Plastic tubing 9, having an inside diameter of one-half centimeter, is attached to the excurrent end of the valve 8. The plastic tubing 9 leads through a small hole in the basin holder 1, and through another small hole in the top part of the basin 2. Inside the basin 2, the plastic tubing 9 is attached by means of a "T"-fitting 10 to a water nozzle 11 consisting of a six centimeter length of one-half centimeter inside diameter stainless steel tubing 11 pinched in one place so a tapered-head wood screw 12 remains lodged in its bore; and to a longer piece of one-half centimeter inside diameter stainless steel tubing 13 which terminates as a second water nozzle 14 about ten centimeters away from the first nozzle 11. The second water nozzle 14 also consists of a tapered-head wood screw 15 lodges in the bore of a stainless steel tube 14. When the hose 6 is attached to a faucet supplying cold water, and the faucet and the valve 8 are opened, each of the nozzles 11,14 produce a cone-shaped spray of water, which, together, are approximately the same width as the writing-film. The cone-like shape of the sprays is due to the tapered-head screws 12,15, which deflect the water as it emanates from the tubes 11,14. Other styles of nozzles producing other spray shapes can be substituted, provided they do not permit excessive through-flow and wastage of water.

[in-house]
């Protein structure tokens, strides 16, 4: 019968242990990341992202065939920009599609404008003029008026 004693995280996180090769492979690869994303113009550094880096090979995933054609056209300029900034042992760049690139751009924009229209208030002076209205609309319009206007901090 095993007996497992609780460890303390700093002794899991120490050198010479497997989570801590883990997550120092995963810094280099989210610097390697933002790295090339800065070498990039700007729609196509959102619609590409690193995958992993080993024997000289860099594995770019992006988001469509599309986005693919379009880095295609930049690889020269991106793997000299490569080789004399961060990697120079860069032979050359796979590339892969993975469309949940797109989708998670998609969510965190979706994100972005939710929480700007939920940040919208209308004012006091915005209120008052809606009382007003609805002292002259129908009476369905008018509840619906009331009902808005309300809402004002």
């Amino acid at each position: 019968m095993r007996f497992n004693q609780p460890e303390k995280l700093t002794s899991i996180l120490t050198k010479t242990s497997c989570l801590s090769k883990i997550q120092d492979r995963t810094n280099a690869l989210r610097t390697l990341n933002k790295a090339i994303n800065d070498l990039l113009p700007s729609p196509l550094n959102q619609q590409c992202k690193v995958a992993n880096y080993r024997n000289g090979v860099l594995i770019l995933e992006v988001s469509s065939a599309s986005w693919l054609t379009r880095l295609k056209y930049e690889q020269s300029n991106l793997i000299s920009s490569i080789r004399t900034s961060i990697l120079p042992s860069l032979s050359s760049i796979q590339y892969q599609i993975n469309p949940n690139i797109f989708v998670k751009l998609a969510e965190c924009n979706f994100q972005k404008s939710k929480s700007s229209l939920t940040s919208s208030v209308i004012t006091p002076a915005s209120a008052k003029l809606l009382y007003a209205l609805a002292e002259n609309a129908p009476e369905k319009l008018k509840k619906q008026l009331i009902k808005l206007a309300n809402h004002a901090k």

The nozzles 11,14 are attached with small brackets 16 to an aluminum platform 17 which is bent so it has a vertical flange at each end, as shown in FIG. 3. The aluminum platform 17 is located in the center region of a varnished wooden assembly. This wooden assembly comprises four pieces of plywood 18,19 which sit on edge inside the basin 2, and which are joined together with wood screws. Two of the wooden pieces 18 are thirty-two centimeters long and extend across the basin 2, whereas the other two wooden pieces 19 are fifteen centimeters long and serve as connecting pieces between the two longer pieces 18. The flanges of the aluminum platform 17 are attached by means of two machine screws and wing nuts 20 to the lower part of the two connecting pieces 19 in the wooden assembly 18,19. By this arrangement, the nozzles 11,14 are held near the bottom of the basin 2, the excurrent ends of the nozzles 11,14 directed upwards; and the wooden assembly 18,19 forms a shield around the nozzles 11,14. Slotted holes 21 in the flanges of the aluminum platform 17 allow the nozzles 11,14 to be moved up or down if the wing nuts 20 are loosened. The alignment of the two nozzles 11,14 is transverse to the length of the writing-film as it travels through the machine and passes over the nozzles 11,14.